We all have conscious and unconscious biases. It is human nature to find patterns, make judgments and categorize the world around us. But being aware of both our personal and cultural biases is critical. We encounter prejudices every day, and if we don’t constantly recognize and correct them, they become our own. Without any action on my part, my son will learn harmful stereotypes and ideologies about women, the LGBTQ community and people of color. I can’t shield him from these ideas, but I can ensure that he doesn’t believe them.
Lawyer, professor and critical race theory scholar Kimberlé Crenshaw’s theory of intersectionality describes how individuals have distinct identities that intersect in ways that impact how they are viewed, understood and treated.
We all worry about the safety and well-being of our children, but my fears as the parent of a white son are distinctly different than those of parents with daughters or Black children.
Ennis describes how “the parents of Black sons in particular have to spell out, in excruciating detail, what to do if and when they have an encounter with law enforcement.”
The conversations in our household will certainly be different, but they are still necessary. Discussing our identities requires an awareness of the ways in which some are oppressed and under-resourced, some hold power and privilege, and some experience both.
So how will I talk to my son about his race? How will I teach him confidence and self-love while simultaneously teaching him about the enslavement, exploitation and marginalization of Black people in America? The point here isn’t to make him feel guilty or ashamed of being white or male.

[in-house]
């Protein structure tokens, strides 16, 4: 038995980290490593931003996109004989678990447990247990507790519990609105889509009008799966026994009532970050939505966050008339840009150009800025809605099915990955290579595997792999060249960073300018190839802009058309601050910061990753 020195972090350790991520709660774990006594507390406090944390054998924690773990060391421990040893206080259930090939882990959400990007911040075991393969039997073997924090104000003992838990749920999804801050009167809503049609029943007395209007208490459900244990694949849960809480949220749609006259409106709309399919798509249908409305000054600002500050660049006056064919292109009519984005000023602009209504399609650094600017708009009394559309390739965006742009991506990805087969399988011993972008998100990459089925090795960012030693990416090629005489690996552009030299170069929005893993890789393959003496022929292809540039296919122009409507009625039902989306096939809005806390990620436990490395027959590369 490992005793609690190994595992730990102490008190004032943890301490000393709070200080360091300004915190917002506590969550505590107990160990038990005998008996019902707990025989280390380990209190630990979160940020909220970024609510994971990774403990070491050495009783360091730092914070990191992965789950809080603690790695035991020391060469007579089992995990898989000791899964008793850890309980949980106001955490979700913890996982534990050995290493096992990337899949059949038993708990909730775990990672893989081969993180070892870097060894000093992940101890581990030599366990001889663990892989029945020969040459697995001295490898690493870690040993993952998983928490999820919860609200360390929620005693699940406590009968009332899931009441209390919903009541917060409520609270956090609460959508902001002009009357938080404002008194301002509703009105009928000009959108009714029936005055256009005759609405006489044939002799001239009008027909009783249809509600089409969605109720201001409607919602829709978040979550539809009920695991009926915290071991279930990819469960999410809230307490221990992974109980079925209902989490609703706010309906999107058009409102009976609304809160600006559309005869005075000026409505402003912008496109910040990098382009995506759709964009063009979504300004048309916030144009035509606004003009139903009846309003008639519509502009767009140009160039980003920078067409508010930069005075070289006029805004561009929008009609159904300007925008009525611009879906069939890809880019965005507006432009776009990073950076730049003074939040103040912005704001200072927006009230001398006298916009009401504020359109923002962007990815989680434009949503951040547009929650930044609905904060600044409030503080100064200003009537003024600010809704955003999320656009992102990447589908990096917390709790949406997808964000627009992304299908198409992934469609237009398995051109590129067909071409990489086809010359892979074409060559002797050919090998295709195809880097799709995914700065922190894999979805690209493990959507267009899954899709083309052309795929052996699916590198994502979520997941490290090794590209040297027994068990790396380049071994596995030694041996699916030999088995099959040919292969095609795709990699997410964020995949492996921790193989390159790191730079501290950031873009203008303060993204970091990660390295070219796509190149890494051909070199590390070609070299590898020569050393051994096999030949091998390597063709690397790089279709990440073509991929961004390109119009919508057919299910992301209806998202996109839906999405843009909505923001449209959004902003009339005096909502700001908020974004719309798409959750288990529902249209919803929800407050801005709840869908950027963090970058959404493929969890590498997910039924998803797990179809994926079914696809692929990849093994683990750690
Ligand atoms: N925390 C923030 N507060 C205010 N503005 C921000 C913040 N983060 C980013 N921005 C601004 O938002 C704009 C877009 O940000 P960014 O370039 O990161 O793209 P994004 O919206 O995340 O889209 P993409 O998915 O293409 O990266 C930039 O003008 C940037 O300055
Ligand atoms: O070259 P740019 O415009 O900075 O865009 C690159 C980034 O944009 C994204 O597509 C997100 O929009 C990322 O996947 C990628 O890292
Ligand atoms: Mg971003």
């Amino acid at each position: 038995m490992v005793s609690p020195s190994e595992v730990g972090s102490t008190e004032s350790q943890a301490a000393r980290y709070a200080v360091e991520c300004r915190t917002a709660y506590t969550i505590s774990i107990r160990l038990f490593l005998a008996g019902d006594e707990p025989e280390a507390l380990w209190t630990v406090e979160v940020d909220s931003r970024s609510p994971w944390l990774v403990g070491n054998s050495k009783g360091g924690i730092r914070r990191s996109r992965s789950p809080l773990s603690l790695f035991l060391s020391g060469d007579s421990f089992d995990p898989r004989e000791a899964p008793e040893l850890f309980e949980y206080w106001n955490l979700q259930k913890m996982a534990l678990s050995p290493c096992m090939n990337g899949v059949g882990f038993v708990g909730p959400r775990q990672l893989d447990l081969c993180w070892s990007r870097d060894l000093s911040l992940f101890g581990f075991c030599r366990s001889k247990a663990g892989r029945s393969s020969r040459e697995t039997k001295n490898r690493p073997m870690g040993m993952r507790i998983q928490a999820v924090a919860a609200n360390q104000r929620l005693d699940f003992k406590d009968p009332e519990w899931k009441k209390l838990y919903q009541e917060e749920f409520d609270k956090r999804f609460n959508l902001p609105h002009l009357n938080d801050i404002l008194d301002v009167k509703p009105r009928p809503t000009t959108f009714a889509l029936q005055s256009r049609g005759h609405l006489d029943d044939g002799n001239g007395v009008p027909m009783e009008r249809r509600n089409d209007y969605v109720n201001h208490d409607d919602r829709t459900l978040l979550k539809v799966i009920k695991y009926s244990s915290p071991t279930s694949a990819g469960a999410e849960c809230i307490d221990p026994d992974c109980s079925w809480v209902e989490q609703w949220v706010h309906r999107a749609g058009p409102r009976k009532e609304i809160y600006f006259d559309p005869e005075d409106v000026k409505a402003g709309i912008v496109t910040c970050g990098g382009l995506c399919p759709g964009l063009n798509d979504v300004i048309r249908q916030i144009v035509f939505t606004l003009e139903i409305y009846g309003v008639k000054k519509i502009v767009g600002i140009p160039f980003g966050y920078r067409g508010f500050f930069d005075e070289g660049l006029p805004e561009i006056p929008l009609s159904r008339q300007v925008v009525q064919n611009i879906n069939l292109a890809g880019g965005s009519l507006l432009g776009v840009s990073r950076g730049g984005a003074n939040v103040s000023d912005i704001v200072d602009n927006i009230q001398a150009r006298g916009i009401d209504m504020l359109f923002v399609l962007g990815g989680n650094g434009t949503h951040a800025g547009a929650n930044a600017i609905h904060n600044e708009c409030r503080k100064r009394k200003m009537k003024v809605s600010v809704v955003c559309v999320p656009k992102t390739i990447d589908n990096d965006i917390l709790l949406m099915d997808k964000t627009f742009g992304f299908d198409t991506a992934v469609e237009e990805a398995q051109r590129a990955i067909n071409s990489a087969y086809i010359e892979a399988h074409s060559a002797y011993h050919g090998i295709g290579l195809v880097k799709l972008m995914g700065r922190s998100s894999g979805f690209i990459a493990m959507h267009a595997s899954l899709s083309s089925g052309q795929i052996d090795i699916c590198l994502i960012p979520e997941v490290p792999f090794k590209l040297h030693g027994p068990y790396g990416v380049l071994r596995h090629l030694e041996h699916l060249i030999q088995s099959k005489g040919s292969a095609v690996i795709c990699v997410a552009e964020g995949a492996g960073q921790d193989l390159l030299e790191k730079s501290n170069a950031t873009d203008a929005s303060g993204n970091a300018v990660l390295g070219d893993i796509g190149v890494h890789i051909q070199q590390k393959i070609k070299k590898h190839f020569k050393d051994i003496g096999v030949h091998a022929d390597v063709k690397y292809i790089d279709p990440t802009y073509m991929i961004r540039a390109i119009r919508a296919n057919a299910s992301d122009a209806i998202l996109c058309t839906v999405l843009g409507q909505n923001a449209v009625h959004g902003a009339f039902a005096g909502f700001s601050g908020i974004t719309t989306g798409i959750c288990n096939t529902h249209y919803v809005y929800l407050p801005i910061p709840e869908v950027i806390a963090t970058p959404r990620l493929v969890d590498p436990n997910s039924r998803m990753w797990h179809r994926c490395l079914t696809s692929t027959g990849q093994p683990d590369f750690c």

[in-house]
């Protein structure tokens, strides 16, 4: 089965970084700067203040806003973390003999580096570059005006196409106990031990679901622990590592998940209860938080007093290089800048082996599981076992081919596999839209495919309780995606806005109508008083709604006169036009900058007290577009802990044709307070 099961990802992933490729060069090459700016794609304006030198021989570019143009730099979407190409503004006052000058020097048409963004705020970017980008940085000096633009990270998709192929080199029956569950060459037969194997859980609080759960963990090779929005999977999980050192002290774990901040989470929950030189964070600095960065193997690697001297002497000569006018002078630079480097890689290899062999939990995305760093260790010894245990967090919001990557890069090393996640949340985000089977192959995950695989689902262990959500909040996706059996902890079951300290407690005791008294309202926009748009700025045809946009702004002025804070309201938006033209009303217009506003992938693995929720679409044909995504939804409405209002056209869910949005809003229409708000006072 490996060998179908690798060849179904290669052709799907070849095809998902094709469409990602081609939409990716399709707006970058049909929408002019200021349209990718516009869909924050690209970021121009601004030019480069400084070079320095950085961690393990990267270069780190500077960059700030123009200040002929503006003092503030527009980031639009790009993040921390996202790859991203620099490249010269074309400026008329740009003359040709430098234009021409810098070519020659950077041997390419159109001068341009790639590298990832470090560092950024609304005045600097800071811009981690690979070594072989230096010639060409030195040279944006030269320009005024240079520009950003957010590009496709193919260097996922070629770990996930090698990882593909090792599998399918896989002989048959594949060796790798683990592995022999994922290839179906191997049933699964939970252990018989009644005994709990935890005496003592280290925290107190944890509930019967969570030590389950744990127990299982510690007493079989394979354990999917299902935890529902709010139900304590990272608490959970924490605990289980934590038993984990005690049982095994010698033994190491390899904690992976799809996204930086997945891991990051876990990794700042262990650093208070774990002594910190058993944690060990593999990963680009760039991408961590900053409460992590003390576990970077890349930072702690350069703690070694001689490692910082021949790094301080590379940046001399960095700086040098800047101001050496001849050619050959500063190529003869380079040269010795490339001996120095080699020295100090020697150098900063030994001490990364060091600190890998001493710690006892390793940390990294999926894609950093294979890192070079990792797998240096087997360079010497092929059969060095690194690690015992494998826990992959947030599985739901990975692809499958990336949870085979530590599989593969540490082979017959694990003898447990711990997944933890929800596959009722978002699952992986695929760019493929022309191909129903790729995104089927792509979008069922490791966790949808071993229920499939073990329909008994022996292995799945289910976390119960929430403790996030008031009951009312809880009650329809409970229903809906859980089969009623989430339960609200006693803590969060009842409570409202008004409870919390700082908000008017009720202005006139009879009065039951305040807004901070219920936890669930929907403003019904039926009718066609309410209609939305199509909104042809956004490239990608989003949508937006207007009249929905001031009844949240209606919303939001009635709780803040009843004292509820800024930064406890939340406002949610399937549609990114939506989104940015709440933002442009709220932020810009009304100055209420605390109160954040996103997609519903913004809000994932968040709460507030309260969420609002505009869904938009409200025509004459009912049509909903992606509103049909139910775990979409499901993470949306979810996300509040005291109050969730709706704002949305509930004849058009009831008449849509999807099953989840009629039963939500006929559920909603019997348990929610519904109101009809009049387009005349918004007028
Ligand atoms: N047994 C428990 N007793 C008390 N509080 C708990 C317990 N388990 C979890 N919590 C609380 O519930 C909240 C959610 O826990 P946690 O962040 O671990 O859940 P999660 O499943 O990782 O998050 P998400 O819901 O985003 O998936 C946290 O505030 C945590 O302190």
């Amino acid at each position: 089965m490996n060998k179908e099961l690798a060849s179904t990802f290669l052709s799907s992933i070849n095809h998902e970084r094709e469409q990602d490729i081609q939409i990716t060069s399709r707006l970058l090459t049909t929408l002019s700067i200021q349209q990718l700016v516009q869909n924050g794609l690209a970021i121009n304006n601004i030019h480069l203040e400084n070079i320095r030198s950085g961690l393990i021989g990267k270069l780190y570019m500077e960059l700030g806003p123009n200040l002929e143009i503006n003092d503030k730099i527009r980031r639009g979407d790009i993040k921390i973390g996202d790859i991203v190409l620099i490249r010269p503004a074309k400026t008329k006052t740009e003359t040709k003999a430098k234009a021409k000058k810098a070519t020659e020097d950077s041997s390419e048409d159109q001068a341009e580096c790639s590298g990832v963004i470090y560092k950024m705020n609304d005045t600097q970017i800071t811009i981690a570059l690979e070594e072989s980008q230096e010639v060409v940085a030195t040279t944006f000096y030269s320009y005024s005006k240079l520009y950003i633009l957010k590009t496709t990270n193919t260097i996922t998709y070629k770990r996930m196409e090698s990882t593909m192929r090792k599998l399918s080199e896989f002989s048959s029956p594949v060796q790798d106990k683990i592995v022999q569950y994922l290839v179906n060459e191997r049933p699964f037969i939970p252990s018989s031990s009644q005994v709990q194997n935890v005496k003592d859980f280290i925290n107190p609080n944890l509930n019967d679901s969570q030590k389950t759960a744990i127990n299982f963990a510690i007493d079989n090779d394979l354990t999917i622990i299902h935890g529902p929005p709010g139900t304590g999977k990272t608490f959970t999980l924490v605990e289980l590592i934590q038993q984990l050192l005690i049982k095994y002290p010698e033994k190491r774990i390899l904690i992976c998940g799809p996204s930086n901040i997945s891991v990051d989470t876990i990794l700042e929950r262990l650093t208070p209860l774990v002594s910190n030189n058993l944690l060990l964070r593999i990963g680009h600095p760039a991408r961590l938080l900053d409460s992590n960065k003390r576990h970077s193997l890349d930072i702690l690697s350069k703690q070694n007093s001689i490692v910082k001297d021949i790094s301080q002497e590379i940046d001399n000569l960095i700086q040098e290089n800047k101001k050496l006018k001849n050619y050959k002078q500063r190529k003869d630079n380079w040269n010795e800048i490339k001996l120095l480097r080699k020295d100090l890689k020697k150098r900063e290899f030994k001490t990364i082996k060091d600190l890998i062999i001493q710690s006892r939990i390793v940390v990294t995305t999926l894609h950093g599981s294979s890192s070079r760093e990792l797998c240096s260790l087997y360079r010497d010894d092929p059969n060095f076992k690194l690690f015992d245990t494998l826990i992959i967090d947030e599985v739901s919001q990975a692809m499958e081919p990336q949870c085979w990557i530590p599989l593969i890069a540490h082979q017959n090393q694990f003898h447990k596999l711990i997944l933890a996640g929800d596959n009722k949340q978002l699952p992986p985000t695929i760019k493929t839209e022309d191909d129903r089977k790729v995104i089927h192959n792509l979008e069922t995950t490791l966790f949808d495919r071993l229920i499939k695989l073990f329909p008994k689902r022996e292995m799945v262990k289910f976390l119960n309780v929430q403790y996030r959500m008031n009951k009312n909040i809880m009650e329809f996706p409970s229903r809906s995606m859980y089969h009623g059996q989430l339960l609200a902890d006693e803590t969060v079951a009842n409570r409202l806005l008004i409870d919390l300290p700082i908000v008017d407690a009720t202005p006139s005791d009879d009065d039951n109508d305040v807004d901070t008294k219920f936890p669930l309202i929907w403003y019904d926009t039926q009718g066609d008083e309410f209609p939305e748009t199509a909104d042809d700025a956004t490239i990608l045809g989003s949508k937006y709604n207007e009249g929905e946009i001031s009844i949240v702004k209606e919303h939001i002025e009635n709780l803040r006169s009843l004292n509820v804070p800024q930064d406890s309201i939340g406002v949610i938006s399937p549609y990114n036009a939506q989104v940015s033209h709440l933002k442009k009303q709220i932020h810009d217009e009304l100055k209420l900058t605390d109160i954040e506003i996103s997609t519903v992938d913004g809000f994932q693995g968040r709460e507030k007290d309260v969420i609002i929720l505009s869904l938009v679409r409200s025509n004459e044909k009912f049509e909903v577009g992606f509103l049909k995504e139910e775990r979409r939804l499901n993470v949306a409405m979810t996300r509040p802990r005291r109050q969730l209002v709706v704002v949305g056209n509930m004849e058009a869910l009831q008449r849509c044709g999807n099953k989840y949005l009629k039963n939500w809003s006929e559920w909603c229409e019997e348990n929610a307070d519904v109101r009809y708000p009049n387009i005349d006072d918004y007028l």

But it’s important for him to recognize the ways that this country was built for us – and not others – to thrive. Recognizing all the ways we hold privilege and understanding our identities and how they determine our role in society helps us to see where we have agency. We can develop courage and learn to be allies and advocates. We don’t have to be silent or complicit – and so we won’t.
How To Begin
The work of raising anti-racist kids can begin even before they can talk. Lockhart encourages parents to represent BIPOC (Black, indigenous and people of color) authors, characters and artists into their child’s life as early as infancy.
“Seeing a person of color in a book or cartoon shouldn’t be strange or abnormal,” she says. “It should be part of everyday life.”
This is especially important for families whose communities are predominantly white. Evaluate the ways in which you intentionally or subconsciously surround your family with other white people and consider how you can reset your own biases. For your child, normalizing diversity early can help to prevent racial bias.
When our children do begin to talk, we can prepare to answer their questions and talk openly about race. Dr. Caryn Park, professor at the School of Education at Antioch University Seattle, describes the hypothetical scenario of a white child seeing a Black person in public. The child might observe to her parent that she has noticed that the person looks different, even if there is no value judgement. The child will then “look to the adults for a cue […] to track how my adult is responding to this observation I have made,” Park says in the aforementioned webinar panel with Lockhart.